Via the Phlog:
In a way, Crocs and Paris Hilton have a lot in common: both are plastic-y and make unreasonable amounts of money; people are obsessed with them (or rather obsessed with talking about them), and no one can really figure out why. The ugly croslite gardening clogs have been the subject of newspaper trend and business stories for well over a year now – we first spotted the apparently widespread fad in its early stages, via Allstonian hipster feet in and around the Harvard Ave area two summers ago – and now they’re experiencing a media resurgence, due mainly to the facts that business is still booming for the Crocs company, and, more importantly, George W. Bush donned a pair recently (with shorts and black socks, no less). Isn’t this something that the Crocs crew would want to keep quiet? Last time we checked, Bush is no fashion icon, and his approval ratings are in the gutter – that makes him the opposite of celeb spokesperson material. In the past month the Washington Post, New York Times Magazine Consumed columnist Rob Walker, Slate, and a smattering of others (check Google News) have analyzed, experimented, theorized and otherwise contemplated the ugly-as-beautiful shoe fad. Enough with the Crocs coverage! News outlets everywhere, we beseech you – put the shoes down and find another trend to investigate. And don’t cop out and rehash the Guitar Hero craze… unless it involves some sort of Boston vs. New York face-off.
Yesterday, Stereogum set the blogosphere and Radiohead fan base abuzz with OKX: A Tribute to OK Computer, a humble attempt by musicians such as Mobius Band, Cold War Kids and Marissa Nadler to pay homage to a seminal ten-year-old album (this generation’s Dark Side of the Moon, according to some people). It’s a free download – no leaking or desperate pleas with OiNK members necessary – and a bold leap from bloggers as self-appointed musical commentators, to self-appointed musical producers, one that makes us if blog-run record labels are the next logical stop, and this is Stereogum’s way of sneaking in the back door. And they aren’t the only ones – there’s speculation that iTunes may have similar ambitions. How long before the role of blogger, music retailer, and record label congeal into one all-powerful force?
This is all speculative, of course – OKX is not dynamic enough to be the catalyst in terms of blog-label unity, though it’s already attracting attention with both it’s roster of buzz bands, both up-and-coming and already past, and choice of musical material. As an AP writer Mark Kennedy put it in his recent review of Mark Ronson’s latest album, which includes a funked-up version of “Just,” “It takes a certain audacity to cover a Radiohead song.” If that’s true, audacity abounds in the modern music world, because everyone’s covered a Radiohead song at some point – ask Wikipedia. And most of the covers – OKX included – make you want to do the same thing: listen to the real Radiohead, not some crappy cover version. Still, Radiohead’s stoned melancholy and labyrinthine musical arrangements continually invite imitation – we’ve seen everything from nightmare-inducing Radiohead lullabies to bad electronica – and only in certain cases do the covers succeed im making us not want to throw something – Radiohead reggae, for example, is a lot better than it sounds. OKX lacks any dreadlocked contributors – instead, the women are in control. Marissa Nadler and My Brightest Diamond provide the most worthwhile tracks on the album. “No Surprises” retains it’s comfortable creepiness set in a sparse folk frame, controlled by Nadler’s breathy over-dubbed vocals, while My Brightest Diamond’s quivering alto gives “Lucky” a new sense of gravity. Still, the OKX women are nowhere near the same realm as Gillian Welch’s unspeakably awesome cover of “Black Star” (which has been circulating the internet for the past few years), the only Radiohead cover that hasn’t made us immediately want to rush to the original.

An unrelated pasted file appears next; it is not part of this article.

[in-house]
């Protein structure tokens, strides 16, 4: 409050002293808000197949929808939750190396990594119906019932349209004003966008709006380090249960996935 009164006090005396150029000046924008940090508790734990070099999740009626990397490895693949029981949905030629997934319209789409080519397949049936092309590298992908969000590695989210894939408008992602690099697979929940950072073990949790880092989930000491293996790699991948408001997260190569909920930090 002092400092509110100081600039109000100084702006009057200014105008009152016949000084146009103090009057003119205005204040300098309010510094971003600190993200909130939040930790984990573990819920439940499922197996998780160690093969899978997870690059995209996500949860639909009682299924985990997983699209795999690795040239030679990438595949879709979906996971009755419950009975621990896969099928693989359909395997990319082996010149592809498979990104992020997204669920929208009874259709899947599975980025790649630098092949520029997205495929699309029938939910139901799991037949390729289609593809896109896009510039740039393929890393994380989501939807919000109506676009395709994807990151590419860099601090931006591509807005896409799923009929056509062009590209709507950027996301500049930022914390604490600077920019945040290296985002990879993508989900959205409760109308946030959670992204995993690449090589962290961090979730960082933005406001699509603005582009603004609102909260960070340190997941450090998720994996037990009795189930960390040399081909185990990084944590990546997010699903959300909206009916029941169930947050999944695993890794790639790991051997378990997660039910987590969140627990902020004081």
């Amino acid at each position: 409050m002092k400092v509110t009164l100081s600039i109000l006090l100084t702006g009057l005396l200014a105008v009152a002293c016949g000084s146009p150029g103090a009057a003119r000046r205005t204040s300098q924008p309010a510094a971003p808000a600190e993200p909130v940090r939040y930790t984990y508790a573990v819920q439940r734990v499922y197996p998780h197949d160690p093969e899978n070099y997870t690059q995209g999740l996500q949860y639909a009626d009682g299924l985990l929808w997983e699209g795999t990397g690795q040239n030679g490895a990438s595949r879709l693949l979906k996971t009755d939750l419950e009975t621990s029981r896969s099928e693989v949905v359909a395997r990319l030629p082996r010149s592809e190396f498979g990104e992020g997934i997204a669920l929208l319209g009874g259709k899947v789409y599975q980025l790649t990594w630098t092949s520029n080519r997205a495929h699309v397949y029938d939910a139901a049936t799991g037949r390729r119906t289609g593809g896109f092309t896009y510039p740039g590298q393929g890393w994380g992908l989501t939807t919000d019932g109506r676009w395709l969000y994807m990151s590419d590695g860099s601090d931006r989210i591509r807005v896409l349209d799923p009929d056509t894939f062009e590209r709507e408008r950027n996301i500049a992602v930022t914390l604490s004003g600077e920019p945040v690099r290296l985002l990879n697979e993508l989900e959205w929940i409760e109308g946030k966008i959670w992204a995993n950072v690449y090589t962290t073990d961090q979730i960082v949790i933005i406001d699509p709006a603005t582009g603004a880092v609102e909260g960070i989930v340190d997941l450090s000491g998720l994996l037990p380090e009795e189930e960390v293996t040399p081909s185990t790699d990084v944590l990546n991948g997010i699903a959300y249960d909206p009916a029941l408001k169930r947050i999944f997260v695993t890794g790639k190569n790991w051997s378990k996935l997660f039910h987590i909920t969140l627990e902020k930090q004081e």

DOWNLOAD: Mobius Band, “Subterranean Homesick Alien” (mp3)
DOWNLOAD: Marissa Nadler, “No Surprises” (mp3)
DOWNLOAD: My Brightest Diamond, “Lucky” (mp3)